With the best of intentions, policymakers have encouraged the proliferation of distributed generation (DG) in various forms. Now, however, the trend toward DG is accelerating more rapidly than...
Green Price Stability
New approaches account for the economic benefits of renewables.
addition, a number of utilities that offer some form of fuel price protection to their green power customers have been ranked in recent years among the top 10 U.S. green pricing programs with respect to green power sales or participation, including Xcel Energy, Edmond Electric, Holy Cross, Oklahoma Gas & Electric, and We Energies. 33 Programs that offer protection from price volatility also tend to have lower price premiums—about half of the utilities offering the lowest premiums for new renewables exempted customers from fossil-fuel charges or offered a fixed green rate, according to the most recent rankings based on year-end 2007 data. 34
But while fixed-rate green power products offer a compelling value proposition to consumers and contribution to program success, most utilities don’t offer such programs for several reasons.
First, the ability to substitute a green rate for either the energy rate or fuel charges (as in Austin) requires an unbundled rate structure. Most utilities in traditionally regulated electricity markets do not explicitly delineate the various utility cost components on the customer bill. Generation, transmission, distribution, and administration costs generally are rolled into a standard service charge and a usage charge.
Second, is the question of risk allocation. Regulated utilities usually enter into long-term power purchase contracts (10-25 years) or decide to own new renewable generation for the life of the project. As state-regulated entities, investor-owned utilities face greater challenges and scrutiny in accepting the risks of long-term renewable energy contracts. If consumers don’t make a similar long-term purchase agreement, the utility is exposed to the risk of absorbing the higher cost of the renewable energy generation, either in base rates or with shareholders. While it might be possible to hold nonresidential customers to long-term contracts if they perceive a hedge value, it is more challenging to hold residential consumers to similar requirements because of their shorter planning horizon.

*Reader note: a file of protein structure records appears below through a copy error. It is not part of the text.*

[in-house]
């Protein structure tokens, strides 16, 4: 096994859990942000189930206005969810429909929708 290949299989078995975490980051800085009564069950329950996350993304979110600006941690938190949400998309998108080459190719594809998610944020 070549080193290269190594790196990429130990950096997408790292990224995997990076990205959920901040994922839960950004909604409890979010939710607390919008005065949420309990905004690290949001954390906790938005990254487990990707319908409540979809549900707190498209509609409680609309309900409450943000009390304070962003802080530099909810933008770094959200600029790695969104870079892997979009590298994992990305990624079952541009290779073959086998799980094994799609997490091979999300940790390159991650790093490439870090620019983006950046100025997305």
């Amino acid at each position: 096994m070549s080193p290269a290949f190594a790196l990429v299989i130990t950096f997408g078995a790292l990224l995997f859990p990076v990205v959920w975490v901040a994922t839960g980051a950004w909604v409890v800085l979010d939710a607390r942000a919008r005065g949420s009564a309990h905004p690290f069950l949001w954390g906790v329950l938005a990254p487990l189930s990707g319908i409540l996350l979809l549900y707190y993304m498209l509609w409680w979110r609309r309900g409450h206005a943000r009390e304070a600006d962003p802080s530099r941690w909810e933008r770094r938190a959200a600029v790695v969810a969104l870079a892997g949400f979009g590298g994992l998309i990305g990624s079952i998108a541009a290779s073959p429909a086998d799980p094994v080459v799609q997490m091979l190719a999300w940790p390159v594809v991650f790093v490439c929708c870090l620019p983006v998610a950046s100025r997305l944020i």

Third, the adaptability of a utility’s billing system can place some limitations on product design and pricing. According to Mat Northway of Eugene Water and Electric Board, “The billing system often dictates the product, i.e., how easy (or difficult) it is to change the billing system.” 35
The challenges associated with billing-system software and programming was echoed by Douglas Smith of Green Mountain Power. Substitution of a green rate for the standard energy rate might be difficult to implement in some billing systems. 36
Finally, some utilities might have concerns about what happens if the green power product price falls below base rates. The question revolves around whether or not it is problematic for the utility to provide one resource at lower cost to only one segment of the utility’s customer base. In fact, one utility (Utili-Corp United) decided to abandon its program altogether and roll the renewable energy supplies into base rates when the cost of renewable energy approached that of its conventional energy sources. 37, 38 On the other hand, if the product initially is offered at above-market rates and customers are willing to make a long-term purchase commitment, then the customers are accepting the risk and locking into